Kazakhstan has taken on an increasingly active role in the war on terrorism since its initial declaration of support after 9/11, promoting regional security and developing more effective means to protect its energy infrastructure and civilian population from possible terrorist attacks. Kazakhstan’s perception of the threat from Islamic militant groups and the changing nature of 21st century warfare have informed its reform measures. President Nursultan Nazarbayev has consistently highlighted Kazakhstan’s need for international cooperation in these efforts and the need to reform elements of the armed forces tasked with antiterrorist functions. Moreover, the security structures are increasingly aware of the need to create and train elite formations capable of responding rapidly, in multiple operational environments, to adequately counter any terrorist threat or incursion. In meeting these challenges, Kazakhstan has utilized a multilayered approach to foreign policy: acquiring security assistance from the U.S., Turkey, UK, France, Germany, China while also closely cooperating with Russia.
Kazakhstan has made important symbolic gestures of accommodation to U.S. interests in the region. Though Astana’s decision to allow overflight rights to coalition aircraft in support of Operation Enduring Freedom had more political than military value (air operations into Afghanistan were conducted primarily from bases in Kyrgyzstan, Tajikistan and Uzbekistan), Kazakhstan did joint its Central Asian neighbors in sending a liaison team of officers to U.S. Central Command (CENTCOM). Moreover, Kazakhstan has maintained this cell as part of its efforts to foster closer cooperation with the U.S. and its allies.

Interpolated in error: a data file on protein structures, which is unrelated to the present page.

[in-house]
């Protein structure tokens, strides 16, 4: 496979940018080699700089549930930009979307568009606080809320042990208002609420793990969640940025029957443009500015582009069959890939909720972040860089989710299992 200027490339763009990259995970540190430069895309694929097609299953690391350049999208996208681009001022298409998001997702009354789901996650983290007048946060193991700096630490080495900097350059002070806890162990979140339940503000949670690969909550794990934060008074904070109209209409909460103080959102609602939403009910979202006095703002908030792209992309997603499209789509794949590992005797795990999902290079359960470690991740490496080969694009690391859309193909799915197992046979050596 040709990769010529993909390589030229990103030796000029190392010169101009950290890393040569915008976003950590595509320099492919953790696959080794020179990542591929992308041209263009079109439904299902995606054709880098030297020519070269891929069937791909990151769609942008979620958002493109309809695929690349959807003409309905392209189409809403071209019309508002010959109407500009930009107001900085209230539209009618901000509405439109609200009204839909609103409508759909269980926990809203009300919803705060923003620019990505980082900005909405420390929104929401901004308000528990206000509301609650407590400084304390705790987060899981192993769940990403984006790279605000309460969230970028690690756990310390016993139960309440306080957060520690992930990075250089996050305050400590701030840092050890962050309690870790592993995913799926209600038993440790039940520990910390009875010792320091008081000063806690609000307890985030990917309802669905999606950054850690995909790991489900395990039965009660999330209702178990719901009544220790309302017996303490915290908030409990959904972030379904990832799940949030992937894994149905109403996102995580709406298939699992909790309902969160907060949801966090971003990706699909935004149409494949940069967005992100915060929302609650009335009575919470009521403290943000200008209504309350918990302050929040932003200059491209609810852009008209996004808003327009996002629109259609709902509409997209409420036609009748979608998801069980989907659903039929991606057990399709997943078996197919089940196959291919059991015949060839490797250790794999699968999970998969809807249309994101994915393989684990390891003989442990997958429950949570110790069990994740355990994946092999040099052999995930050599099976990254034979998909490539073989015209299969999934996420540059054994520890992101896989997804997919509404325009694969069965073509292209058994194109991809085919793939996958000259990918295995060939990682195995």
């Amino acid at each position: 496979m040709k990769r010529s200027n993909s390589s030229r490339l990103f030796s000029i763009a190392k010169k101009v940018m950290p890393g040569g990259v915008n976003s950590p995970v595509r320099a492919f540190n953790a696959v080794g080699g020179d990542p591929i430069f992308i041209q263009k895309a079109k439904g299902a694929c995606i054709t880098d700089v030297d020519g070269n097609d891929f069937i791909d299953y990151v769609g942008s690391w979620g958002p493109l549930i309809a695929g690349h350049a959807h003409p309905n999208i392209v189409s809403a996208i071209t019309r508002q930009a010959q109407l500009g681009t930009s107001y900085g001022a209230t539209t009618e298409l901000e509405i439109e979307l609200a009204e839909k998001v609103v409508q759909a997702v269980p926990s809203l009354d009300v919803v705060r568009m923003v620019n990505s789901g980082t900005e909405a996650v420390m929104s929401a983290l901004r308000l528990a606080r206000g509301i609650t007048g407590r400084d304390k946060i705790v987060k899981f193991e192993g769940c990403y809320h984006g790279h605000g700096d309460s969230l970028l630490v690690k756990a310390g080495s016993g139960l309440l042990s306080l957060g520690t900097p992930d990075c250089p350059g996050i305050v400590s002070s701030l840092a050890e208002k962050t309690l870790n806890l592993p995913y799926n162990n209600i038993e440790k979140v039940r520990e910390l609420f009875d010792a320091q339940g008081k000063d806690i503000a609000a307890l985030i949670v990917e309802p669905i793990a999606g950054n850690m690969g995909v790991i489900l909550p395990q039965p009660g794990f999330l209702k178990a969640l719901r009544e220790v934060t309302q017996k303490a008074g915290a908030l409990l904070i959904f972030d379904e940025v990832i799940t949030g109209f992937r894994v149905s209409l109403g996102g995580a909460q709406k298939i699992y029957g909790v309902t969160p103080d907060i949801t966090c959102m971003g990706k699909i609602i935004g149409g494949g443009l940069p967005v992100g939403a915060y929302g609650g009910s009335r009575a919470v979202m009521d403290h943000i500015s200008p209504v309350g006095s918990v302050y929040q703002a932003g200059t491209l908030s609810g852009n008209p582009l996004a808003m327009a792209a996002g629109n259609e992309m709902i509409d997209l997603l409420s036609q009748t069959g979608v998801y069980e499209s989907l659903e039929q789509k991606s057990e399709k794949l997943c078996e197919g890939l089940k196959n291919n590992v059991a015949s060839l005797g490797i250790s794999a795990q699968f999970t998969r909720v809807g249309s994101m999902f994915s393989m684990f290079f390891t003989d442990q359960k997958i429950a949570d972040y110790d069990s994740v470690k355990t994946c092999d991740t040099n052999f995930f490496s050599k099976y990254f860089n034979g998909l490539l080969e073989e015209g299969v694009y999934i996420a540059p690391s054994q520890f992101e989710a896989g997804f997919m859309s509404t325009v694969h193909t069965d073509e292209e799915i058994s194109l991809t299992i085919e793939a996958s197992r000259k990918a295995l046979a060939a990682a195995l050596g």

In addition to these symbolic steps, Kazakhstan prioritized the restructuring of its post-Soviet armed forces, constructed largely out of the remnants of the Soviet military. Kazakh Minister of Defense Mukhtar Altynbayev noted the fundamental military reforms that occurred in 2003 in a major article in Kazakhstan Sarbazy. The introduction of a three-branch system split the military into ground forces, navy and air defense forces. Kazakhstan’s Military Districts were transformed into regional commands to enhance their managerial efficiency, while a joint command structure was developed to perform the functions of a strategic command. Air Mobile Forces were also established.
These efforts to enact real military reform are based upon an awareness of the changed international threat perception, stemming from international terrorism. Incursions into Kyrgyzstan’s Batken region by Islamic militants in 1999, bombings in Tashkent in 1999-2000 by Islamic Movement of Uzbekistan (IMU), and the potential threat of cross border destabilization posed by such groups to throughout Central Asia have also been motivating factors. During the terrorist attacks in Tashkent in late March 2004, Kazakhstan implemented essential prophylactic measures, placing some units on alert and strengthening its border with Uzbekistan.
Analyzing the complex nexus between organized crime, drug trafficking and various violent militant groups, from al-Qaeda to the Islamic Party of Turkistan (IPT–the new name of the IMU) and disaffected members of avowedly peaceful groups such as Hizb ut-Tahrir (Party of Liberation), demands the vigilance and professionalism of the intelligence services. The key to effectively combating these groups is rooted in successful intelligence. That Kazakhstan’s intelligence service, the KNB, is based upon the Soviet KGB has created problems. The KNB/KGB culture of privilege and methods of carrying out intelligence work differs enormously from their western counterparts. Answerable directly to the President, they have little sense of accountability, making intelligence cooperation even more difficult, given the natural reticence on either side to exchange information.